Introduction To Quorum on Apple iOS Devices
The Quorum programming language also allows programs to be created within Quorum Studio and to be deployed onto iOS devices. This feature is largely experimental, but shows proof of concept and allows for many basic functions to work on the device. In this tutorial, we demonstrate how to put programs on an iPhone. The procedures are similar for other iOS devices. Note that this only works on Apple hardware at this time, as is typical for iOS programming. Note that to put Quorum programs onto a real device you will need to follow the steps on making signing certificates but the certificates are not necessary if you will only be running the program through an iOS simulator.
Before putting Quorum programs onto iOS devices, there are a few things needed in addition to the regular tools for Quorum:
- A Mac running on OS X. (Apple requires iPhone programs to be made on Macs.)
- An iOS device (such as an iPhone or iPad) or an iOS simulator.
- Xcode. You can download or update this from the App Store on your Mac.
- An Apple ID. If you don't already have one, you can sign up for one for free at appleid.apple.com
Writing the Quorum Program
Once everything is ready, the first step is to write the Quorum program. The program needs to use the Game class to work properly on iOS devices. For this tutorial, we will make a new Quorum project using the "Game Application" template, however, you could use any existing Quorum game project. You can find complete steps to making a new Quorum project in the Getting Started with Quorum tutorial.
Running Quorum on an iOS device
To run Quorum on a physical device, there are several steps we need to go through. First, we need to install XCode, Apple's development environment. The reason we need to do this is because Apple requires special certificates to run a program on our physical devices. These have to be setup before running our program or the program will fail after a lengthy compile on the Quorum side.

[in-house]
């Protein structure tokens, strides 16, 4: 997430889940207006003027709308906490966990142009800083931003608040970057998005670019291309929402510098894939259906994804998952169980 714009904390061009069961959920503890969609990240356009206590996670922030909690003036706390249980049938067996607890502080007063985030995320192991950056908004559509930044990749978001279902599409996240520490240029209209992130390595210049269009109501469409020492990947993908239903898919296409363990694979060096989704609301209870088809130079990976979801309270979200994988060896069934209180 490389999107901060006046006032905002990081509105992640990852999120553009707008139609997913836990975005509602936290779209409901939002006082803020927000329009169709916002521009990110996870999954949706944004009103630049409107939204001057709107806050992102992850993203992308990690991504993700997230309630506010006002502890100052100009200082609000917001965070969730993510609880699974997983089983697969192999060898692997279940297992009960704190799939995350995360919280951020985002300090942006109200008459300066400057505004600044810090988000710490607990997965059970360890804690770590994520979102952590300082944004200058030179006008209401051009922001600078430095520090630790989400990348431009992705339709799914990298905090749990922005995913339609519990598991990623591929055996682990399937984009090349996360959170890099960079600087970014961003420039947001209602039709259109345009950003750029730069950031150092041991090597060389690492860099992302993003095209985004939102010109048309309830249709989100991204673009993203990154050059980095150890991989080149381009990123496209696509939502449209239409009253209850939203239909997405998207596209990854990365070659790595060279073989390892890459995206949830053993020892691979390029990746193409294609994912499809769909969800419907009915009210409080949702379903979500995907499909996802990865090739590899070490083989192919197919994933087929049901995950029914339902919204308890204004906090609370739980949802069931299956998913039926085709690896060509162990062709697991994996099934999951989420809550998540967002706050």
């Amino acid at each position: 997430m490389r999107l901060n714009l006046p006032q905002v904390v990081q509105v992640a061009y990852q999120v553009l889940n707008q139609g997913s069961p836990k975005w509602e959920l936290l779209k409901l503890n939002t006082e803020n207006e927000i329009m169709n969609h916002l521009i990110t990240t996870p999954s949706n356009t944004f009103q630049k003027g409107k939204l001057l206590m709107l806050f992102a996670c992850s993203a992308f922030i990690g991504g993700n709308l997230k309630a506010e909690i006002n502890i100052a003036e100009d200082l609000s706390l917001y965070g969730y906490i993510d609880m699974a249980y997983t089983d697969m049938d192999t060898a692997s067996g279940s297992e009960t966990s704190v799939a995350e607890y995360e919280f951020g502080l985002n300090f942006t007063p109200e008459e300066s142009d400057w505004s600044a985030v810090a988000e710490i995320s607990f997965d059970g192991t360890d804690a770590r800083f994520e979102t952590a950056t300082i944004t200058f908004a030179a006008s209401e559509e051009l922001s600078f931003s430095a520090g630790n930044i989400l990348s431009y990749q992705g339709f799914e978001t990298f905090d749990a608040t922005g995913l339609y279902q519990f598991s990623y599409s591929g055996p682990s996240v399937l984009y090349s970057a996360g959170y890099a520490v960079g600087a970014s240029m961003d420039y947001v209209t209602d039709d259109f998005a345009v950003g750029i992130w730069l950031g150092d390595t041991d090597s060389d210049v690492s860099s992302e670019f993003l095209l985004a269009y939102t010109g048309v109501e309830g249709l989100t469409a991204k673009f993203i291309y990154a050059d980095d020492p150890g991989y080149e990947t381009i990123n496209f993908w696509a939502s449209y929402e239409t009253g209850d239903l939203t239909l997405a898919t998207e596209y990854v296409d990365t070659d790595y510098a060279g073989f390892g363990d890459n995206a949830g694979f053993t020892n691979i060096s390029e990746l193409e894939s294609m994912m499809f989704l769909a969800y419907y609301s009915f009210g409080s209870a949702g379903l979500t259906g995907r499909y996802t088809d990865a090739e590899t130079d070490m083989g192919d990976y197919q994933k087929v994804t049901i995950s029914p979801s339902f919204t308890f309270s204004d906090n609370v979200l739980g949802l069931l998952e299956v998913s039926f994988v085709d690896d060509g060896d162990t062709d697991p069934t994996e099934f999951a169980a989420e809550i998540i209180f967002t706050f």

Using Xcode to Set Up a Development Profile
This tutorial will use a free development profile, using an Apple ID. Note that you won’t be able to distribute the app remotely or submit it to the App Store with this free profile; you will need to get a paid developer’s license from Apple for that. To set up your free profile, open Xcode. Under the Xcode navigation menu, go to Preferences. Choose the Accounts tab in the Preferences window. In the bottom-left corner there is a button marked with a plus symbol. Click the button and select "Add Apple ID". The window that appears will ask you to login with your Apple ID. Enter your account information and then select "Sign In". If you don’t have an Apple ID, you can select "Create Apple ID" to set one up, or you can create one for free at appleid.apple.com. Once signed in, the account tab should look like this: